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    Senior Member ahalpert's Avatar
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    One thought I had on the great depression -

    Some people are wondering if this pandemic will leave a lasting imprint on us like that depression did. My guess is that it won't, because in the worst case scenario covid will last 1.5-2 years. The GD lasted 10 years, followed by a major 6-year war that imposed rationing (or devastation, depending on where you lived). So the GD was a factor of magnitude longer.

    But maybe we'll come out of this more germophobic and neurotic about hand-washing. Maybe mask-wearing will become more common. I, for one, will be much more afraid of the next epidemic that gets reported.

    But the real lesson this drives home for me, on top of the 2008 recession, is that a recession could happen at any time and for reasons that even clever people can't predict.


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    Quote Originally Posted by filmguy123 View Post
    Official guidance is now looking to become "wear a masK" as they think the virus may be transmitted airborne easier than initially suspected.

    Does anyone know - can surface particles be disturbed and become airborne by handling?

    Say for example handling a package (cardboard box) or a grocery store item (plastic bag of chips) that theortetically may be contaminated. Can the act of picking up the package and handling it disturb the surface particles, send them airborne, and then lead to inhalation?

    Reason I ask: is the risk of handling items delivered to your home a matter only of touching surfaces without a need for a mask? Or is it advised to wear a mask when handling delivered items?
    My system, to be honest, is I open packages (just did an hour ago), after they've sat on my balcony for 2 days, wearing a mask and gloves.
    And I mist them lightly with 91% spray alcohol.
    Overkill? Perhaps, but my wife has COPD, and I want to reduce risk as much as possible.
    Took my wife to the pharmacy today to pick up an Rx, only her second time out in an N95 mask, and I got a queasy feeling in my stomach...

    Grocery dry goods I leave out for one day. Don't ask why the discrepancy, but that's what I do.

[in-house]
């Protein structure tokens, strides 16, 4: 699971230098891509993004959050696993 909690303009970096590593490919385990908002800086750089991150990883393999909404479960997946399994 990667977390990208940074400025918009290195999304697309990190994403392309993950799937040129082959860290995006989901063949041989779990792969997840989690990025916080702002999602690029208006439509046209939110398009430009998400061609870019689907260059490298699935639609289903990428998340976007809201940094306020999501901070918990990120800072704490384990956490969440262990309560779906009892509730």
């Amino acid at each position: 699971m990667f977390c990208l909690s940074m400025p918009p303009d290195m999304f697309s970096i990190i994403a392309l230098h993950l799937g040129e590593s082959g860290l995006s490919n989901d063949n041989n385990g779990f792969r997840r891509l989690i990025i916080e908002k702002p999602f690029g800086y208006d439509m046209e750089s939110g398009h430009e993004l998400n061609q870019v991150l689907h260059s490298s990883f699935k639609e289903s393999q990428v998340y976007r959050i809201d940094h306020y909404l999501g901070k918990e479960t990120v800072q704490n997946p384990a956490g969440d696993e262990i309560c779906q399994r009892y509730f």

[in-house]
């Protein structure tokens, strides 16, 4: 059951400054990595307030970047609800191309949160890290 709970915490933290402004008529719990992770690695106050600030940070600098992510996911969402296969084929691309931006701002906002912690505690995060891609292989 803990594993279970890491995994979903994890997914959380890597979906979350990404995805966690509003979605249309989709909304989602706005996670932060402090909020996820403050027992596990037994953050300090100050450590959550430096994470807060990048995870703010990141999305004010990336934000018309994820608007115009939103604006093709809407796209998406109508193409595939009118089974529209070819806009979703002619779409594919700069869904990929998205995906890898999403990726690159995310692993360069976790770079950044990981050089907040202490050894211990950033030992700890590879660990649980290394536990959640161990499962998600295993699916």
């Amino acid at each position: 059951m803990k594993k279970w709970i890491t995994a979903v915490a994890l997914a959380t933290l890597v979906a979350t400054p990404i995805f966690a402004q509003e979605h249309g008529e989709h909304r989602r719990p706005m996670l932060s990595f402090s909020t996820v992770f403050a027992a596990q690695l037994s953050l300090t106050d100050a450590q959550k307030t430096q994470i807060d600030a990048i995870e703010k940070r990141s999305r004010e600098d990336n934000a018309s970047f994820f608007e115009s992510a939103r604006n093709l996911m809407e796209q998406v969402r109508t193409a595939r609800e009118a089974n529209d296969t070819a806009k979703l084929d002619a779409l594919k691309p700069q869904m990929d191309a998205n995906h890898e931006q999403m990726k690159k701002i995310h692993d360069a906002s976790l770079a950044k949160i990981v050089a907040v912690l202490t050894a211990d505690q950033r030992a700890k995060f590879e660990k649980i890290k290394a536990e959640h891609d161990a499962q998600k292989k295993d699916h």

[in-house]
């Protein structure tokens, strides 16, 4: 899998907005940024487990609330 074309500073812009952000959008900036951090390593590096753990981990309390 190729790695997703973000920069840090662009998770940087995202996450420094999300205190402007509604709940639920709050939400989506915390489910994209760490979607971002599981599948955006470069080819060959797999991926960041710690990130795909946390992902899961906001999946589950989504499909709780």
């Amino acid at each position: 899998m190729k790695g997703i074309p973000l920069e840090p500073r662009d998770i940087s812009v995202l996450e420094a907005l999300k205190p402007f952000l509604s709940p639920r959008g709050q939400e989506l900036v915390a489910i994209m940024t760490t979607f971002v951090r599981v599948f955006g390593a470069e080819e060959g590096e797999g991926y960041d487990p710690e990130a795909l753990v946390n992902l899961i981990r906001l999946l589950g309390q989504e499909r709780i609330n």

Probably more an abundance of love and caution than science...


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    U-matic Member groveChuck's Avatar
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    Quote Originally Posted by ahalpert View Post
    But the real lesson this drives home for me, on top of the 2008 recession, is that a recession could happen at any time and for reasons that even clever people can't predict.
    The more we think we know everything, the more it turns out we don't.


     

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    Senior Member ahalpert's Avatar
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    Looks like Japan is declaring a state of emergency: https://www.bbc.com/news/amp/world-asia-52184375

    But they will not be restricting business and movement as much as elsewhere, I'm sure Knoop will happy to hear. People are afraid that Tokyo is about to have a major outbreak. But from what I read, they have about double the number of cases there from one week ago. NYC before social distancing was doubling every 2-3 days. Could widespread mask-wearing in Tokyo be slowing the spread?

    ""In Japan, even if we declare a state of emergency, we will not close cities as seen in foreign countries. Experts have told us that there is no need for such a step," said Mr Abe."


     

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    Quote Originally Posted by ahalpert View Post
    India First, I guess. This is becoming every man for himself.
    No, it is because Hydroxychloroquine doesn't work and has caused deaths in the USA.

    Trump has continued to tout the unproven remedy Hydroxychloroquine which is not not approved in anywhere in the world for Covid-19 treatment.

    Most of the world is actually working together.


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    Senior Member ahalpert's Avatar
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    Quote Originally Posted by jamedia.uk View Post
    No, it is because Hydroxychloroquine doesn't work and has caused deaths in the USA.

    Trump has continued to tout the unproven remedy Hydroxychloroquine which is not not approved in anywhere in the world for Covid-19 treatment.

    Most of the world is actually working together.